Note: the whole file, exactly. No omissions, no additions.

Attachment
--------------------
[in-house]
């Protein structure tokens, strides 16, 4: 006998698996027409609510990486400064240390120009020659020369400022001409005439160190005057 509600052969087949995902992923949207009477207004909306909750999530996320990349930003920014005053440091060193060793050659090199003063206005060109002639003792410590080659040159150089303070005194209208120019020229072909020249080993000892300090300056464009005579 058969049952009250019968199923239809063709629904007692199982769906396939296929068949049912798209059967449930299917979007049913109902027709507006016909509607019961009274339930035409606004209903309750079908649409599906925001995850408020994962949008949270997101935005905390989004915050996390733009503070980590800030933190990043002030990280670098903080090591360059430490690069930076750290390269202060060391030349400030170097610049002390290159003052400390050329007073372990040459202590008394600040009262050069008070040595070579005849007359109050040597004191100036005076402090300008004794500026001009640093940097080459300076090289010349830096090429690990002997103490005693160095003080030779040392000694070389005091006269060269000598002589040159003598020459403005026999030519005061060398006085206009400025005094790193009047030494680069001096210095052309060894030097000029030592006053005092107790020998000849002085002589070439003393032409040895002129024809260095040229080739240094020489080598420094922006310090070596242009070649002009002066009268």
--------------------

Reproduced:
[in-house]
């Protein structure tokens, strides 16, 4: 006998698996027409609510990486400064240390120009020659020369400022001409005439160190005057 509600052969087949995902992923949207009477207004909306909750999530996320990349930003920014005053440091060193060793050659090199003063206005060109002639003792410590080659040159150089303070005194209208120019020229072909020249080993000892300090300056464009005579 058969049952009250019968199923239809063709629904007692199982769906396939296929068949049912798209059967449930299917979007049913109902027709507006016909509607019961009274339930035409606004209903309750079908649409599906925001995850408020994962949008949270997101935005905390989004915050996390733009503070980590800030933190990043002030990280670098903080090591360059430490690069930076750290390269202060060391030349400030170097610049002390290159003052400390050329007073372990040459202590008394600040009262050069008070040595070579005849007359109050040597004191100036005076402090300008004794500026001009640093940097080459300076090289010349830096090429690990002997103490005693160095003080030779040392000694070389005091006269060269000598002589040159003598020459403005026999030519005061060398006085206009400025005094790193009047030494680069001096210095052309060894030097000029030592006053005092107790020998000849002085002589070439003393032409040895002129024809260095040229080739240094020489080598420094922006310090070596242009070649002009002066009268």